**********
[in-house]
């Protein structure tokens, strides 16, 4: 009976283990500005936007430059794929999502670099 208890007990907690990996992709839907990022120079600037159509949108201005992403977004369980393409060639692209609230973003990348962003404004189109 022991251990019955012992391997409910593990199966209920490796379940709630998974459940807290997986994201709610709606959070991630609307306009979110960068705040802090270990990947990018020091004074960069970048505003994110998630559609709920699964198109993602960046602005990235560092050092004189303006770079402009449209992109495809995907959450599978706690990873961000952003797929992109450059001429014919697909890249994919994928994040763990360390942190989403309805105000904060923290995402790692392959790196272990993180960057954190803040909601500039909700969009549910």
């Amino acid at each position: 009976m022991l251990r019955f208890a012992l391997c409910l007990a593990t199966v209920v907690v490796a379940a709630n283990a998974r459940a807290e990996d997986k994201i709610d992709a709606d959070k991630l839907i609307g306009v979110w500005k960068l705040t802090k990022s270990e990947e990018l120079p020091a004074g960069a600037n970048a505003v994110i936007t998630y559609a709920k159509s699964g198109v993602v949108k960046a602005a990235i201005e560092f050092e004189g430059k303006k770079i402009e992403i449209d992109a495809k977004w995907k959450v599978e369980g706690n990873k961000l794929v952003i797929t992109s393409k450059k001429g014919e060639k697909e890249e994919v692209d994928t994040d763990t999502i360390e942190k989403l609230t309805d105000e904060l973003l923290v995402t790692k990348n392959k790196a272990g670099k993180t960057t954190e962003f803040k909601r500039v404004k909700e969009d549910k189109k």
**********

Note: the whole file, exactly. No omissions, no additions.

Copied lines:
[in-house]
């Protein structure tokens, strides 16, 4: 009976283990500005936007430059794929999502670099 208890007990907690990996992709839907990022120079600037159509949108201005992403977004369980393409060639692209609230973003990348962003404004189109 022991251990019955012992391997409910593990199966209920490796379940709630998974459940807290997986994201709610709606959070991630609307306009979110960068705040802090270990990947990018020091004074960069970048505003994110998630559609709920699964198109993602960046602005990235560092050092004189303006770079402009449209992109495809995907959450599978706690990873961000952003797929992109450059001429014919697909890249994919994928994040763990360390942190989403309805105000904060923290995402790692392959790196272990993180960057954190803040909601500039909700969009549910």
């Amino acid at each position: 009976m022991l251990r019955f208890a012992l391997c409910l007990a593990t199966v209920v907690v490796a379940a709630n283990a998974r459940a807290e990996d997986k994201i709610d992709a709606d959070k991630l839907i609307g306009v979110w500005k960068l705040t802090k990022s270990e990947e990018l120079p020091a004074g960069a600037n970048a505003v994110i936007t998630y559609a709920k159509s699964g198109v993602v949108k960046a602005a990235i201005e560092f050092e004189g430059k303006k770079i402009e992403i449209d992109a495809k977004w995907k959450v599978e369980g706690n990873k961000l794929v952003i797929t992109s393409k450059k001429g014919e060639k697909e890249e994919v692209d994928t994040d763990t999502i360390e942190k989403l609230t309805d105000e904060l973003l923290v995402t790692k990348n392959k790196a272990g670099k993180t960057t954190e962003f803040k909601r500039v404004k909700e969009d549910k189109k």